Gennifer Lendahl-Gonzales was pulling a few weeds beneath the roses in her front yard in advance of a visit from her parents on a Friday evening in February, when a her hand grazed a rose bush and a thorn jabbed the top of her left hand near the knuckle.
“I did not even think twice about it,” the 45-year-old Antelope resident said. She’d been stuck by rose thorns many times in the nine years she tended the five bushes along the front of her house. She went on about her day, but late in the night, after she went to sleep, her hand began to ache, troubling her dreams.
“I thought maybe I laid on it wrong, or it was positioned funny,” she said. In the morning, her hand was swollen and throbbing with pain. She thought it might have been a spider bite, and she posted a picture on social media.
A veterinarian friend messaged her to tell her it wasn’t a spider bite, but she still did not make the connection to the tiny spot on her knuckle left by the thorn. The pain was so severe, it felt like a bone had broken, which didn’t reconcile with such a minor injury.
“The pain felt like a sledge hammer – like nothing I ever felt,” she said. Finally she went to a local hospital for emergency care, where doctors diagnosed a common case of cellulitis and prescribed two antibiotics. But when the pain and swelling hadn’t gone down in four days, she went back again – several times. But the pain and swelling continued.
Finally, an MRI revealed the extent of the infection, and doctors operated to remove the bacteria. Doctors took a sample of the bacteria and sent it for analysis to develop an effective antibiotic. In the meantime, they kept her in the hospital in case she developed sepsis. When the results came back, doctors installed a "pick line" – a tube leading from a port in her right arm to just above her heart.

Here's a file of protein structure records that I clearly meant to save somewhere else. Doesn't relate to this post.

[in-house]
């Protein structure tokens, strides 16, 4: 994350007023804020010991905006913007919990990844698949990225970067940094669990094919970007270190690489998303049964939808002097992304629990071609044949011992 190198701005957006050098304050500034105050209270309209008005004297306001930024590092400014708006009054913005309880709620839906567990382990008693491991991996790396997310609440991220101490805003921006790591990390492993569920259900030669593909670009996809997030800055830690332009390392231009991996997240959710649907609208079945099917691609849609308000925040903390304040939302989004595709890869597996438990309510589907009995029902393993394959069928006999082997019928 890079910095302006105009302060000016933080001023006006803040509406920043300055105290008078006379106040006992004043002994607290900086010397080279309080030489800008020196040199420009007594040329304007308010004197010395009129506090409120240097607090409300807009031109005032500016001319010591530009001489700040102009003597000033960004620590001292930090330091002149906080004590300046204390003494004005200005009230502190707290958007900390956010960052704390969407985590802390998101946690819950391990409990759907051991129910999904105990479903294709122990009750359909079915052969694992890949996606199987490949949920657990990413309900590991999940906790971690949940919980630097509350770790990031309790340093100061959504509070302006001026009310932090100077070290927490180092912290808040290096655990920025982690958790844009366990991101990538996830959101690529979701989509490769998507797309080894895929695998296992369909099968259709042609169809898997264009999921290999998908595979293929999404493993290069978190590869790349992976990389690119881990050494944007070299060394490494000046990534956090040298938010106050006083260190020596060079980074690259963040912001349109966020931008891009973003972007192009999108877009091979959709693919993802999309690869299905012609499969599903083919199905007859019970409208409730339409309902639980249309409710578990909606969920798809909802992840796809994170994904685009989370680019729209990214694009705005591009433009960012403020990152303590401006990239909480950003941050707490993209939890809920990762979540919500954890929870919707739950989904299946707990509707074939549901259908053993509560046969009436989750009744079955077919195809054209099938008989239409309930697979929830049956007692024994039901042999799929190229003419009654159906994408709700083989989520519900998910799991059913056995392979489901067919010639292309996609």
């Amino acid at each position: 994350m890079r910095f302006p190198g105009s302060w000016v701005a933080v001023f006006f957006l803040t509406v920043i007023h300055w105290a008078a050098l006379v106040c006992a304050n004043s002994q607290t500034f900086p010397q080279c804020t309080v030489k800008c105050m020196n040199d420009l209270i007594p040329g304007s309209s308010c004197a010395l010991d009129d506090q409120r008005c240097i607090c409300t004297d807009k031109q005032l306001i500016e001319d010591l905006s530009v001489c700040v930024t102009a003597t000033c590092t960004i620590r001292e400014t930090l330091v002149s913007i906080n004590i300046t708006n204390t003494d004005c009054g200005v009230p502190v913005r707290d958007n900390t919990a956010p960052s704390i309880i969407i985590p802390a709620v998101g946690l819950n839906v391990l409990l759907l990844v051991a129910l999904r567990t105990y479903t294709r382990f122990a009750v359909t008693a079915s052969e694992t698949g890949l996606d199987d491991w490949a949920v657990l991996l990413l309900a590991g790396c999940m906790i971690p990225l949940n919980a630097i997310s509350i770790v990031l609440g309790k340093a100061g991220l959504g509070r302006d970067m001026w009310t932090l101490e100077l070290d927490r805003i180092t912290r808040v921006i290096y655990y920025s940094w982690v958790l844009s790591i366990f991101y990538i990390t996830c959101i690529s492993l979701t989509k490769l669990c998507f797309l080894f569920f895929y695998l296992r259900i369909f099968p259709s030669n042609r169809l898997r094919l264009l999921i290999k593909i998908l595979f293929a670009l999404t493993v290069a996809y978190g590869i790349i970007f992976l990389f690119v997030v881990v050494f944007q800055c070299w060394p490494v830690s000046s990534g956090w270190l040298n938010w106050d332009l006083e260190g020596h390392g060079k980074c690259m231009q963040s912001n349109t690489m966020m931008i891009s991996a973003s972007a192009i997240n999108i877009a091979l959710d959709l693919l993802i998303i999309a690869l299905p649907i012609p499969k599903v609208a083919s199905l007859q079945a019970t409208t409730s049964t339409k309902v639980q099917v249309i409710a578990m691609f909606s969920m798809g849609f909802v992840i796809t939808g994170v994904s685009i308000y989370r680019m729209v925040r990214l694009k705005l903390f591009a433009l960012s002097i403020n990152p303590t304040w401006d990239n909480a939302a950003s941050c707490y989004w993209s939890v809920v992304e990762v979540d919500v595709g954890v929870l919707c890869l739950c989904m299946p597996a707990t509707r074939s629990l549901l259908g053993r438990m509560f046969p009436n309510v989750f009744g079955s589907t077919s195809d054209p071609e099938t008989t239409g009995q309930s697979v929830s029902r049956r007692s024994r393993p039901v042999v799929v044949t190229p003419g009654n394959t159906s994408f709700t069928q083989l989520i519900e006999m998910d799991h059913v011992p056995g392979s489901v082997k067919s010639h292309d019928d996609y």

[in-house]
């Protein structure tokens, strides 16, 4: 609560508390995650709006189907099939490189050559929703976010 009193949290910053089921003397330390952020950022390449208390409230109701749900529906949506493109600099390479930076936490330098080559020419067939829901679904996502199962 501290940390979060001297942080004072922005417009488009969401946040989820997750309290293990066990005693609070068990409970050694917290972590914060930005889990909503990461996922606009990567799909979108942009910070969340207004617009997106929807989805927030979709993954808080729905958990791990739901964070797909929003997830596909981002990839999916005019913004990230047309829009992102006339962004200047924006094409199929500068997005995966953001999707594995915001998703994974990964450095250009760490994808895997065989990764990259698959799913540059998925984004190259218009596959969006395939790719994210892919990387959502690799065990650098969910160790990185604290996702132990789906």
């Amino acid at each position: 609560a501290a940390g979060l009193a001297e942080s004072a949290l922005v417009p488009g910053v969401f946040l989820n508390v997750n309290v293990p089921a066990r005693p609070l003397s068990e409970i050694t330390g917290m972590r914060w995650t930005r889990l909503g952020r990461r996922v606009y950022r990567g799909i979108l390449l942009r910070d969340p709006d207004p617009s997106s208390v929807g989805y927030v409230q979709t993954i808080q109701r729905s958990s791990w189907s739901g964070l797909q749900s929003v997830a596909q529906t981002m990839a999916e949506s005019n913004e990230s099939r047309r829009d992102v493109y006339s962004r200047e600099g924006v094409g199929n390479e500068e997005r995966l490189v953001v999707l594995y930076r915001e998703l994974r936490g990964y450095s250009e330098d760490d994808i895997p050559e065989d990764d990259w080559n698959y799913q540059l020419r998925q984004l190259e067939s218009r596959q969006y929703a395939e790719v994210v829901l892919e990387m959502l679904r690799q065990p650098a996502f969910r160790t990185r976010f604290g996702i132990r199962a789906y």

In all, Lendahl-Gonzales spent five days in the hospital and was out of work for five weeks, quickly exhausting her allotted vacation and sick time.
Infections from rose thorns scratches are not widespread, but do occur from time to time. Various bacteria and fungal infections are associated with roses, and the thorns are good for injecting them into the hands of gardeners – which is why it’s a really good idea to wear gloves.
The reason Lendahl-Gonzales’s infection became so difficult to treat was the location of the injury. Although it seemed insignificant, the sharp tip of the thorn injected bacteria straight into her knuckle bone. Her doctor said hers was a "one in a million case." Ordinarily, an infection like hers should have been treatable by the course of antibiotics she was initially prescribed.
However, infections like these can be more dangerous to those with conditions that compromise the body’s ability to stave off infection. A British man suffering from diabetes lost a leg below the knee in 2012 due to a severe infection after he stepped on a rose thorn, according to a BBC news story.
Dr. Dean Blumberg, a pediatric infectious disease expert at the U.C. Davis Medical Center, said it is more common for rose gardeners to be infected with a fungal infection called sporotrichosis. But any kind of cut or scratch can allow entry of various bacteria, such as staph or Staphylococcus, which lives on our skin.
With deep inoculation, as in the case of the thorn that penetrated Lendahl-Gonzales’s knuckle, the bacteria can be pushed in and become sealed off, so it can’t easily be flushed away by washing.
The main thing is to take infections seriously and seek medical care, Blumberg said. If people aren’t sure, and want to save themselves a trip to the emergency department or urgent care clinic, they should at least call or email their primary care doctors for advice on whether they need to come in.
Even if it’s a case of overreaction to a minor injury, “They can learn from that too. It’s better to err on the side of seeking early medical attention,” Blumberg said.
Lendahl-Gonzales said her doctors told her it was lucky she caught the infection early.
In an interview at her Antelope home this week, Lendahl-Gonzales took a light-hearted tone, joking about the terrifying ordeal – which, she admitted, left her fearful of small injuries.
Her husband took the rose bushes out, replacing them with hibiscus and other flowering shrubs. She’s wary of paper cuts and handling sharp objects.
Eventually, her fears will subside, but she isn’t planning on replacing the rose bushes any time soon, and she intends to wear protective gloves while gardening in the future.
She frowned at her scarred and still-swollen hand.
“I’ll never make it as a hand model – those dreams are now over,” she joked.
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